Connected: Floating Crane Communications for Transshipment Cargo and Maritime Trade

Situation:

When a major transshipment and maritime trade company needed to enhance its floating crane communications network aboard its operational fleet, it turned to BATS to provide its industry-leading antenna tracking technology. What the operator needed was a wireless communications link that would maintain the 160 square kilometer wide operational area of the floating crane, while delivering the high throughput, 100Mbps broadband link needed for video monitoring, communications, and future remote control needs of the asset.

The vessel needed a solution that would maintain a stable link, despite the varied sea states and its wide range of movement, including frequent elevation changes, 360° asset rotation, and job-based roaming to sites up to 16 kilometers away. This use case alone frequently killed off all of the omni-based WiMAX, WIFI, or LTE networks due to its demand for stable operation in choppy water, or delivery of high-speed communication links throughout the entire operational area.

Typical transshipment offloading arrangement for bulk materials.

For the operator, increasing existing satellite connectivity was prohibitively expensive, due to their increased networking requirements, due to low latency HD video, voice communications, and future control applications that were planned for the fleet. Because of their previous failures with WIMAX, WIFI, and LTE networks, and the cost of competing satellite solutions, the operators were looking for a more flexible solution that would serve their high bandwidth needs without significantly adding to their operational costs.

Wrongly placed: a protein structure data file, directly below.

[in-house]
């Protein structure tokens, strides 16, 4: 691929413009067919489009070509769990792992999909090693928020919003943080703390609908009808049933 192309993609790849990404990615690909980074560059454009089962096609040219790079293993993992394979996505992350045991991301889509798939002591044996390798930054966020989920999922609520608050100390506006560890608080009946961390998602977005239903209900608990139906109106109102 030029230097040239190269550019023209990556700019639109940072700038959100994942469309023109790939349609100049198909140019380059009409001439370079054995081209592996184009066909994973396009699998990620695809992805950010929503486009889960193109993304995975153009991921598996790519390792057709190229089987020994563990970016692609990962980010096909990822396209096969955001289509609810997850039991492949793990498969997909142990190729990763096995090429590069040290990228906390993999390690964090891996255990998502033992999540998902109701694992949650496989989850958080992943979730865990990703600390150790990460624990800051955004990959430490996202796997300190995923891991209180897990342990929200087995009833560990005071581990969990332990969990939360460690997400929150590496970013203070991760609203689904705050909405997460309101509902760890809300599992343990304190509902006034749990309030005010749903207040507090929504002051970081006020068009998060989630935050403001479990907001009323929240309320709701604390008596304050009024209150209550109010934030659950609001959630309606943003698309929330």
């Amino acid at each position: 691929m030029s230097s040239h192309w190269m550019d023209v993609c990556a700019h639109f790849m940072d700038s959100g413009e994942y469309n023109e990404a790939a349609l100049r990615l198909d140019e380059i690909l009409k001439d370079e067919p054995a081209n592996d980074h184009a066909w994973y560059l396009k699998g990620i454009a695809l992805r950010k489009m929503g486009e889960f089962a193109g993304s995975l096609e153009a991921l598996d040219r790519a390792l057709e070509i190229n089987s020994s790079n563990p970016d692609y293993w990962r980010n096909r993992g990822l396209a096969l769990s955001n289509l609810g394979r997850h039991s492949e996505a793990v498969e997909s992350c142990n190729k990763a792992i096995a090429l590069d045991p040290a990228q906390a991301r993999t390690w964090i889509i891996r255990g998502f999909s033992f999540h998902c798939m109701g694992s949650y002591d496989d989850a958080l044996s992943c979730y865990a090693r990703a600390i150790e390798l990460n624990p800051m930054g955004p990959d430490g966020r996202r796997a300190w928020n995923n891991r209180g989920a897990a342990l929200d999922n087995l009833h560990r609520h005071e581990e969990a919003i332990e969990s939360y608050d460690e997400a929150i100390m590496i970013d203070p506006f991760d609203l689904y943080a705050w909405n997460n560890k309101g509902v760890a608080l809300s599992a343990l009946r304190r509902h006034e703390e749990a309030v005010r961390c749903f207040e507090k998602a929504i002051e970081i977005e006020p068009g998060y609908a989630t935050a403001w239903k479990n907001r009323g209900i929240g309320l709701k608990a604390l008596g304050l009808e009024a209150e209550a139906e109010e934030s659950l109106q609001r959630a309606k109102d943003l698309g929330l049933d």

Solution:
BATS Wireless worked with the operator, to deliver flexible 100Mbps hybrid PTP/PTMP links across their entire fleet of large and small floating cranes. The solution was able to deliver stable, high speed PTP links for their larger cranes, even in their farthest operational areas — over 16km away, while the PTMP network delivered wireless communications to the fleet of smaller cranes operating closer to shore.

The flexible links were achieved by placing FAST tracking antennas, paired with 5GHz MIMO radios on the floating cranes, while additional FASTs and sector-based antenna arrays with 5GHz MIMO antennas were placed at strategic areas on shore to complete the link.

With the floating crane communications network in place, managers and coordinators onshore were better able to communicate with the crew, while delivering the network infrastructure needed for a future of floating crane automation and remote control.